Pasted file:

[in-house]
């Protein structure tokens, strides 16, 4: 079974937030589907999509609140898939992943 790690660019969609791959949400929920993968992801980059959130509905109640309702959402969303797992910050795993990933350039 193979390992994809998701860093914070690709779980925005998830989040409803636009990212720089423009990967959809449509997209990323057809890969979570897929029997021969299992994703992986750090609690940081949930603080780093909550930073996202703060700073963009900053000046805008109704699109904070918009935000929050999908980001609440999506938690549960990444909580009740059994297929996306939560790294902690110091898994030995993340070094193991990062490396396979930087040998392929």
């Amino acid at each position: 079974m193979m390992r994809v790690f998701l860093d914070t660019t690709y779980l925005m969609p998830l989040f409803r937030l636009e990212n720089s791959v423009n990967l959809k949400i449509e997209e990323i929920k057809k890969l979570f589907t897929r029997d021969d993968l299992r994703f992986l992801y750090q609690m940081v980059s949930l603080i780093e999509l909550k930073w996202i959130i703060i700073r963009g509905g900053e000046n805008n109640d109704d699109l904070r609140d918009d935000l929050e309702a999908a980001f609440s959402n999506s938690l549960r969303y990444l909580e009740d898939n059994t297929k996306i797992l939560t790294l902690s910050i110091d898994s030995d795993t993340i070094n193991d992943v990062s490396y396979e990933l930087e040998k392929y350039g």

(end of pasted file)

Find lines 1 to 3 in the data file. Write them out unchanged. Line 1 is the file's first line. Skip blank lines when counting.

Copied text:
[in-house]
């Protein structure tokens, strides 16, 4: 079974937030589907999509609140898939992943 790690660019969609791959949400929920993968992801980059959130509905109640309702959402969303797992910050795993990933350039 193979390992994809998701860093914070690709779980925005998830989040409803636009990212720089423009990967959809449509997209990323057809890969979570897929029997021969299992994703992986750090609690940081949930603080780093909550930073996202703060700073963009900053000046805008109704699109904070918009935000929050999908980001609440999506938690549960990444909580009740059994297929996306939560790294902690110091898994030995993340070094193991990062490396396979930087040998392929």
């Amino acid at each position: 079974m193979m390992r994809v790690f998701l860093d914070t660019t690709y779980l925005m969609p998830l989040f409803r937030l636009e990212n720089s791959v423009n990967l959809k949400i449509e997209e990323i929920k057809k890969l979570f589907t897929r029997d021969d993968l299992r994703f992986l992801y750090q609690m940081v980059s949930l603080i780093e999509l909550k930073w996202i959130i703060i700073r963009g509905g900053e000046n805008n109640d109704d699109l904070r609140d918009d935000l929050e309702a999908a980001f609440s959402n999506s938690l549960r969303y990444l909580e009740d898939n059994t297929k996306i797992l939560t790294l902690s910050i110091d898994s030995d795993t993340i070094n193991d992943v990062s490396y396979e990933l930087e040998k392929y350039g």